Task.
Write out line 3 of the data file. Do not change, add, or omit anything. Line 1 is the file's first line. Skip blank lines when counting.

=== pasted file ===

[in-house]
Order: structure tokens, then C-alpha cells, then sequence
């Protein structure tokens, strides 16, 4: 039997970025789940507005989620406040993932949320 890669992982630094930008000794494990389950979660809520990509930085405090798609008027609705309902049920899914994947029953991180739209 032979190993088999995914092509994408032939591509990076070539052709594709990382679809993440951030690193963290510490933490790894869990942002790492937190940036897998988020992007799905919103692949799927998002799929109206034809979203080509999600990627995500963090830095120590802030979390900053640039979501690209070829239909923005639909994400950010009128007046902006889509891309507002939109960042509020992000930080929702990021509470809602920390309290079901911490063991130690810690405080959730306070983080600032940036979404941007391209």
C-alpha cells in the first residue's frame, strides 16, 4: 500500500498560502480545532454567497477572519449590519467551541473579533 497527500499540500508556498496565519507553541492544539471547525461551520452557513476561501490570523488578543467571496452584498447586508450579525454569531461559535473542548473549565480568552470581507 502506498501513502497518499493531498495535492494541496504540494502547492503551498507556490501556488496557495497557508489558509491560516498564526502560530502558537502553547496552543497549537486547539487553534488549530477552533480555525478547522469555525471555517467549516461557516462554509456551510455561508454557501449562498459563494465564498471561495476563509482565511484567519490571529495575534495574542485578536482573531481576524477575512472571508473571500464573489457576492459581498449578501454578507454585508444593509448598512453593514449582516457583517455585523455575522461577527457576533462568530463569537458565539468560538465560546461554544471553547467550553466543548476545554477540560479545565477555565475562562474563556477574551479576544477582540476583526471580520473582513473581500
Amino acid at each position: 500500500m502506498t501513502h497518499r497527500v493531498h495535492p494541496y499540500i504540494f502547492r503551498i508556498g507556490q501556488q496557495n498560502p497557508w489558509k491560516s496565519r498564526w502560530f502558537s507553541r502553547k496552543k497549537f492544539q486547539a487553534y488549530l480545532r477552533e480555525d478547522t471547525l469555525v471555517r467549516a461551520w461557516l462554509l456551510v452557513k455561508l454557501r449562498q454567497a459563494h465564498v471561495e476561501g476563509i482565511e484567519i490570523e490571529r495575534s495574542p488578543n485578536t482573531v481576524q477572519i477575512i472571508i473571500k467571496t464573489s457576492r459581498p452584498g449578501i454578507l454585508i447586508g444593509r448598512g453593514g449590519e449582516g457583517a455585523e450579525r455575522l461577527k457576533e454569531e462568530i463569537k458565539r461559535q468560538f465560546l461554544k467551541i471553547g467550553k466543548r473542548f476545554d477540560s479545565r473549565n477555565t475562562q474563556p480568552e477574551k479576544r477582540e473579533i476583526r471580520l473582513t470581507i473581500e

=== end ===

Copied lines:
């Protein structure tokens, strides 16, 4: 039997970025789940507005989620406040993932949320 890669992982630094930008000794494990389950979660809520990509930085405090798609008027609705309902049920899914994947029953991180739209 032979190993088999995914092509994408032939591509990076070539052709594709990382679809993440951030690193963290510490933490790894869990942002790492937190940036897998988020992007799905919103692949799927998002799929109206034809979203080509999600990627995500963090830095120590802030979390900053640039979501690209070829239909923005639909994400950010009128007046902006889509891309507002939109960042509020992000930080929702990021509470809602920390309290079901911490063991130690810690405080959730306070983080600032940036979404941007391209």